Uncategorized, Writing Advice

How to Nail Your Story’s Mood and Setting

Writers sometimes struggle with painting emotional depth and breadth into their work. They can picture the pain on someone’s features, feel their characters’s agony. Then when they hand their precious words over to someone else, they might find themselves faced with the news: “Sorry, it’s great but, I’m just not feeling it.”

How do you make them feel it?

If you want to make your readers feel powerful emotions, it is crucial to give them powerful imagery. Grounding your story’s world with elements that reflect the mood you want to convey is not an option; it’s the ticket to their hearts.   -Tweet that!


Emotion is Bigger Than Facial Expressions

“The eyes are the window to the soul.” Okay, but how many times can you reference eyes, eyebrows, hands, feet, and mouth before running out of ways to describe that particular expression? Sometimes our characters hide how they’re feeling. They’ve got a bleary, million-mile stare. Their tone is dead. Their shoulders are carefully squared. Their words are formal and level.

But then we see the folded flag they’re handing to a woman at a funeral, and we understand. We understand there’s grief, maybe regret, behind the careful words.

Or then we see them giving a speech to a silent audience. They’re conceding to the numbers in the election race; they lost. We understand there’s disappointment to be had.

Or then we see them bouncing their knee at a Narcotics Anonymous meeting and understand, they’re jonesing for a hit but they’re here for a reason. They choose to stay seated anyway. Maybe by their own determination, or a loved one gave an ultimatum and it’s hanging over their head.


Picking the Perfect Words

If you were to put a baseball with mud on it in front of several characters, they would all describe it differently. Part of setting mood (or a tone for your character, be it pessimistic or optimistic or any other -istic) is carefully choosing which words any given character would use. Think of their history, personality, general outlook, and new thoughts the situation or props will spark.

The kid who owns the ball might say:

I’ve had it since I was nine. It’s got teeth marks from my dog Joe; he died last year, but we used to play with that ball for hours. I remember how slimy it felt in my hand every time he brought it back to me. I sure miss him. I’ll never throw this ball away.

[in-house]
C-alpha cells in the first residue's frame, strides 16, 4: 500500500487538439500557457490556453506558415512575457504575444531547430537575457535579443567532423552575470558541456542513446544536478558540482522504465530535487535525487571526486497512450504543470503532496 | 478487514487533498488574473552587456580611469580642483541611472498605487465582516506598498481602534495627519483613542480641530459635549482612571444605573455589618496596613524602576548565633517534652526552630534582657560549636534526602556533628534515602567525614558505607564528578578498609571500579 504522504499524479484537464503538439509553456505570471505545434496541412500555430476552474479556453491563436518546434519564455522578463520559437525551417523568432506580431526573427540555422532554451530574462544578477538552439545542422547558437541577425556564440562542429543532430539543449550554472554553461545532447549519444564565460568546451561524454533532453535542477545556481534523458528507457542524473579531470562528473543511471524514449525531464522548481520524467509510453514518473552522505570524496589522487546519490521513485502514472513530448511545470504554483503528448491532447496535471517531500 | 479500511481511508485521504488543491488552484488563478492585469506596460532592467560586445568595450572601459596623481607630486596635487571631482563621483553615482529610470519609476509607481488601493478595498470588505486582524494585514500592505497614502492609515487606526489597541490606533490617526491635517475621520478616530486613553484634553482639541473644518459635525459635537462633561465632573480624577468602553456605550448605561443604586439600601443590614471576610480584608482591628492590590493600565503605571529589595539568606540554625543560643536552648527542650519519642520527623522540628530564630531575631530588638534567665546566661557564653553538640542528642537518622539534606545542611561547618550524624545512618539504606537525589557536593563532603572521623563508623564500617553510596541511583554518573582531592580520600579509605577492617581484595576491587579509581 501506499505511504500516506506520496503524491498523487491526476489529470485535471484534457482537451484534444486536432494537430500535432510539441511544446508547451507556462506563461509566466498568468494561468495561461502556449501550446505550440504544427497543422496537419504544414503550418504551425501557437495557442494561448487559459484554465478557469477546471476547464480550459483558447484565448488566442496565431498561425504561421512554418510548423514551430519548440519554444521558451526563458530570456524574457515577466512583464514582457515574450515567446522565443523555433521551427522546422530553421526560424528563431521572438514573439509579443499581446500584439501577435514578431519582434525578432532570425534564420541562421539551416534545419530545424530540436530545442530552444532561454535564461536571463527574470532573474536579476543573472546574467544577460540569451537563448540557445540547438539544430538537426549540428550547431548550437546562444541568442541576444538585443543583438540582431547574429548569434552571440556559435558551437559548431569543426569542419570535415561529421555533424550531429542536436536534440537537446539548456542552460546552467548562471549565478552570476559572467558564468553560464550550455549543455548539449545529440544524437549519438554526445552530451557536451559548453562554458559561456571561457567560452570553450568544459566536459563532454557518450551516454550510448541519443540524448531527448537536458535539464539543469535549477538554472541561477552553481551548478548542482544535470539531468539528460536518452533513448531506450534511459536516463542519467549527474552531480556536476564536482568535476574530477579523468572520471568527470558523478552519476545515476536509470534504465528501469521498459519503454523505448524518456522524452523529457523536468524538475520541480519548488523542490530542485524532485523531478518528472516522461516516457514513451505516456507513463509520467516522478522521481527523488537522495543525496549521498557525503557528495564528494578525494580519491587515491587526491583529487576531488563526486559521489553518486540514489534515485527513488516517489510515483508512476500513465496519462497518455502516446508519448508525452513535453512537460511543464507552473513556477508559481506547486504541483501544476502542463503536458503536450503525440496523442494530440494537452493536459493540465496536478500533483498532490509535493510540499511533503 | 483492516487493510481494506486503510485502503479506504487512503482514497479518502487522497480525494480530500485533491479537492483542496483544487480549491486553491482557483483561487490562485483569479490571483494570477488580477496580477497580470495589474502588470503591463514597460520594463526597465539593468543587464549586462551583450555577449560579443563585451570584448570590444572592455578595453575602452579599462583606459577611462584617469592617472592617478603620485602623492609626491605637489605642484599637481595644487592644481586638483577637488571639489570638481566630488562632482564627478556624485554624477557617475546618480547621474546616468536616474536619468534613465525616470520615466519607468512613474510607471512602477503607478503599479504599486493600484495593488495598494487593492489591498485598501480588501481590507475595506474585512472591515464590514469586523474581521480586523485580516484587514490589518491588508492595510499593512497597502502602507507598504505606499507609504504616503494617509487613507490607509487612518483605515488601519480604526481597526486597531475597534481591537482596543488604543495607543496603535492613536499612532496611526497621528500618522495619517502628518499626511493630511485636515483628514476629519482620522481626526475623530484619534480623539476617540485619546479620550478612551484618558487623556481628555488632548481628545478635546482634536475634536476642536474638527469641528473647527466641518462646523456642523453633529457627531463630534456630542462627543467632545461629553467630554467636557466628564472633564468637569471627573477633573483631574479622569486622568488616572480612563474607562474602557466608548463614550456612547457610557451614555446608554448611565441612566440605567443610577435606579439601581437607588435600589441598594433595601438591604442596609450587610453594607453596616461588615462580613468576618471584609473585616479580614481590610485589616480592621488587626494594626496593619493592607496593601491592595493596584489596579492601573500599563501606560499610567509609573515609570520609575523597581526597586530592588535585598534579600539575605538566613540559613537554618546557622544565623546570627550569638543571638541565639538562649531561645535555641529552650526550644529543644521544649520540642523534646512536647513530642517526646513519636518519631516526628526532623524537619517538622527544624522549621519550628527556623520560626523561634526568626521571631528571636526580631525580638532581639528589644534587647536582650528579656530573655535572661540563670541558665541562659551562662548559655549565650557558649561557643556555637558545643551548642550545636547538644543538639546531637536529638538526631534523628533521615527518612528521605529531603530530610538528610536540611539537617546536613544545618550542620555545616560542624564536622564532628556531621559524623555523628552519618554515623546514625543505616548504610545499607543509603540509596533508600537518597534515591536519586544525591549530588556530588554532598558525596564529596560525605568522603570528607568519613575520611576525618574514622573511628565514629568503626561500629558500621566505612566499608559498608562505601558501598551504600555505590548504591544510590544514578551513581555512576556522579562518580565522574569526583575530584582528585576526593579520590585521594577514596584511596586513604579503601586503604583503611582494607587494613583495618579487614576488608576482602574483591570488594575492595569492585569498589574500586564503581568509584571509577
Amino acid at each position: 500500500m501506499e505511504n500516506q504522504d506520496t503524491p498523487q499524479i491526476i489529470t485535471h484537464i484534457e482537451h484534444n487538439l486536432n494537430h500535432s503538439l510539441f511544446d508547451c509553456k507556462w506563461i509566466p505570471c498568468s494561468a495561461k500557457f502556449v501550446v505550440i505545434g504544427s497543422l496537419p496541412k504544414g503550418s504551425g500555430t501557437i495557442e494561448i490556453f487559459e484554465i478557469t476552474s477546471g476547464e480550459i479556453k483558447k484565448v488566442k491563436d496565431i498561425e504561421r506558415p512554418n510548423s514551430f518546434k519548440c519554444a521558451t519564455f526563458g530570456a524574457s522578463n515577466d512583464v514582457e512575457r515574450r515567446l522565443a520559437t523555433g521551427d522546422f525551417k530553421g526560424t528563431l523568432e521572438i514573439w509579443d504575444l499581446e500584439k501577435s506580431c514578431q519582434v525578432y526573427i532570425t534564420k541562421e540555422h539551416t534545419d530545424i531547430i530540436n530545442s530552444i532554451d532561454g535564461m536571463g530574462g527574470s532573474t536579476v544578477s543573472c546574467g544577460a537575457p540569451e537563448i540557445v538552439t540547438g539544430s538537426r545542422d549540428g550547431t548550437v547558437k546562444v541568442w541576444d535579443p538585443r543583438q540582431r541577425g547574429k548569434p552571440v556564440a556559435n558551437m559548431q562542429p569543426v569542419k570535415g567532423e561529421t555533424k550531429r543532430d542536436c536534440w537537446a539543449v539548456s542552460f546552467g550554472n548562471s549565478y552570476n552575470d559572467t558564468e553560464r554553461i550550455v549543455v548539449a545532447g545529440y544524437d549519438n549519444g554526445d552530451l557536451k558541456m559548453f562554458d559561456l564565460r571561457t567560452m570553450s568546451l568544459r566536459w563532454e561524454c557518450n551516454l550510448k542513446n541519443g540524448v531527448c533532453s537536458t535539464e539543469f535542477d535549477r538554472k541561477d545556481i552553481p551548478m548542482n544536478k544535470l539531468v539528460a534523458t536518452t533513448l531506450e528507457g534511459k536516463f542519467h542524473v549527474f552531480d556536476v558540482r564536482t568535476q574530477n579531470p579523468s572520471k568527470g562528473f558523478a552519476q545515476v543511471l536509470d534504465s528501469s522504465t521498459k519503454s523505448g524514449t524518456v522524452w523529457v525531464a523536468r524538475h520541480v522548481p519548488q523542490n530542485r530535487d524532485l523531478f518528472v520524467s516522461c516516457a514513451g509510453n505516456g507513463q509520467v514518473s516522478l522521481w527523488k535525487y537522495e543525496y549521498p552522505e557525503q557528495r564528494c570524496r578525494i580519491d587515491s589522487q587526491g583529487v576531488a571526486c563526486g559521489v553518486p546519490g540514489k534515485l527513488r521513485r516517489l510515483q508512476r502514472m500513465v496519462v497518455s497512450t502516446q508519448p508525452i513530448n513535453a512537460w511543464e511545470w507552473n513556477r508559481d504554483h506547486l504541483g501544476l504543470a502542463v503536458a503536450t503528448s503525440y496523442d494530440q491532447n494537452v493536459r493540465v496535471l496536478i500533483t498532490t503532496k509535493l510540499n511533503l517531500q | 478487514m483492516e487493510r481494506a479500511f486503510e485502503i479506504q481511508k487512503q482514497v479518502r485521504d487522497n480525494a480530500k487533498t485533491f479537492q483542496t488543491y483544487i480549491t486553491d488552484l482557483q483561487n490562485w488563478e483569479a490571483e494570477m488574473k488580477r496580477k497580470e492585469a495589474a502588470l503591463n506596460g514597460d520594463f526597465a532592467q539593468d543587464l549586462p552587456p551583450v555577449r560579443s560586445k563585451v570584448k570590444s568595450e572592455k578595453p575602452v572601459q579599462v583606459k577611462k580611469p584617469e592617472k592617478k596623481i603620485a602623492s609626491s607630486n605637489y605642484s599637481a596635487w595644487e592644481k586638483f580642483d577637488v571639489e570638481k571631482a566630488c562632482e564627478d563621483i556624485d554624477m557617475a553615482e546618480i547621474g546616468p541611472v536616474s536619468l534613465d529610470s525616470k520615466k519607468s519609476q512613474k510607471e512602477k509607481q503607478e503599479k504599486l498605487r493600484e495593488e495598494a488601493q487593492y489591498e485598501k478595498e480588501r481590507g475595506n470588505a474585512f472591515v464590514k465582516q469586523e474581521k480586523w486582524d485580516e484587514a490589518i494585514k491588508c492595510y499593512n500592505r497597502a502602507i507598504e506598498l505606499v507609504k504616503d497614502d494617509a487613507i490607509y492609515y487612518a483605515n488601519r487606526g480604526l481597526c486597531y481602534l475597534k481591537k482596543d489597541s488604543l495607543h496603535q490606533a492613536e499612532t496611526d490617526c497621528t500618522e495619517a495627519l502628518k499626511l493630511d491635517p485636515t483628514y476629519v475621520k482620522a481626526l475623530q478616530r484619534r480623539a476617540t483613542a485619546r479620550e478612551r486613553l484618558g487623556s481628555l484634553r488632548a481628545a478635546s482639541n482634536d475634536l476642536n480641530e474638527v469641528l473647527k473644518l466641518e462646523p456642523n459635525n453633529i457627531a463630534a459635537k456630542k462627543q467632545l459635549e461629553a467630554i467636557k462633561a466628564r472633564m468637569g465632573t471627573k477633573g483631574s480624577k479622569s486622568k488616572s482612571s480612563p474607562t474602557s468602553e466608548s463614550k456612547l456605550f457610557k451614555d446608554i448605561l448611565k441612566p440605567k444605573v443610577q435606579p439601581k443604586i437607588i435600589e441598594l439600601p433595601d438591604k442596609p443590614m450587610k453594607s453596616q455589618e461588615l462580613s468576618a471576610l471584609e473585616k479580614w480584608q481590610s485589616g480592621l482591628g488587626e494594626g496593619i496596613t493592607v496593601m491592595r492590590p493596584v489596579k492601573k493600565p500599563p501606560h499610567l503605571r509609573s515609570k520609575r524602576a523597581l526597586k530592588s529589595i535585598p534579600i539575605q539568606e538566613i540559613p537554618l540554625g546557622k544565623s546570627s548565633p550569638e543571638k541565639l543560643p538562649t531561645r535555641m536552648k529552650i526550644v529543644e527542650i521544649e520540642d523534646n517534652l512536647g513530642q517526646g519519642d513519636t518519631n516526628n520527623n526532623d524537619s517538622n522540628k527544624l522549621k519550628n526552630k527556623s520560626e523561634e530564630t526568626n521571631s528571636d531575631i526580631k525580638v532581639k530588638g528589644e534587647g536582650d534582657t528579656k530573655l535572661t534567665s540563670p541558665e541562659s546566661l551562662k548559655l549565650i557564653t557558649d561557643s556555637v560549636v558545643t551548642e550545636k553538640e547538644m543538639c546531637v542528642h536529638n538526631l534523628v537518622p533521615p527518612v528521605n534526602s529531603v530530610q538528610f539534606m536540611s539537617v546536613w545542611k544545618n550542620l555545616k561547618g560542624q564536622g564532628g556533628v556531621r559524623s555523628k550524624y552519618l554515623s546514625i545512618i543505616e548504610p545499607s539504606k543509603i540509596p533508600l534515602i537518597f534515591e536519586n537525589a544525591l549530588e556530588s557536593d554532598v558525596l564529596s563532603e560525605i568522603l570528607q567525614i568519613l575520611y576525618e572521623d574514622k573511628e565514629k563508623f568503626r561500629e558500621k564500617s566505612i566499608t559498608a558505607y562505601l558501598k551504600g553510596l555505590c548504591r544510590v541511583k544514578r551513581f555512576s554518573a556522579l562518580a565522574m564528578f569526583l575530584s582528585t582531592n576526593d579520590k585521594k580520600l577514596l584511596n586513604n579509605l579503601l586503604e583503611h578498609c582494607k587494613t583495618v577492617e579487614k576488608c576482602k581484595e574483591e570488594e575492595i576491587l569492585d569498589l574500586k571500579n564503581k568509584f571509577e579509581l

The mom who wants him to throw it out:

It’s old and all scuffed-up. There are grass stains and the stitching is pulling apart. The thing is clearly giving up the ghost. This ball cost us $700 to repair a neighbor’s window. Footballs don’t go through windows, and they’re on sale at Dale’s Sporting Goods. Maybe I’ll surprise him with one for his birthday.


Setting the Proper Stage

Unless you’re going for a comedic or satirical work, this is one suggestion you might not want to skip. You don’t want to pour all of your heart into something just to find out your tone doesn’t match the intended emotion. Heartfelt, creepy, angry, joyful. An imbalance between your intent and your choice in setting (settings are often considered to be symbolic of inner struggles or victories) and the whole thing goes topsy-turvy. Not cool.

Picture this. A young boy, age four, has been kidnapped. Who is your antagonist? What do they want with the boy? Is your antagonist automatically perceived as EVIIIIL, or do you have to work at it a little, go beyond the shock of the crime? Dialogue is important to give your story pace and forward-motion, but it can’t (or will very rarely) stand alone. Picture a television show or movie where two isolated characters read their lines to each other without any context. Unless they’re incredibly gifted storytellers using vivid imagery and colorful language (not the four-letter kind) then you can bet we’re gonna be bored.

Let’s examine the kidnapped boy. Below are three examples of settings, mixed with dialogue, in which you could stage your key scenes to help us understand your antagonist (or protagonist, if perhaps the boy’s father has just stolen him from some mafia guys) and to help us be grounded by a tone/mood by signals that say “you’re supposed to be angry, happy, or enraged right now.”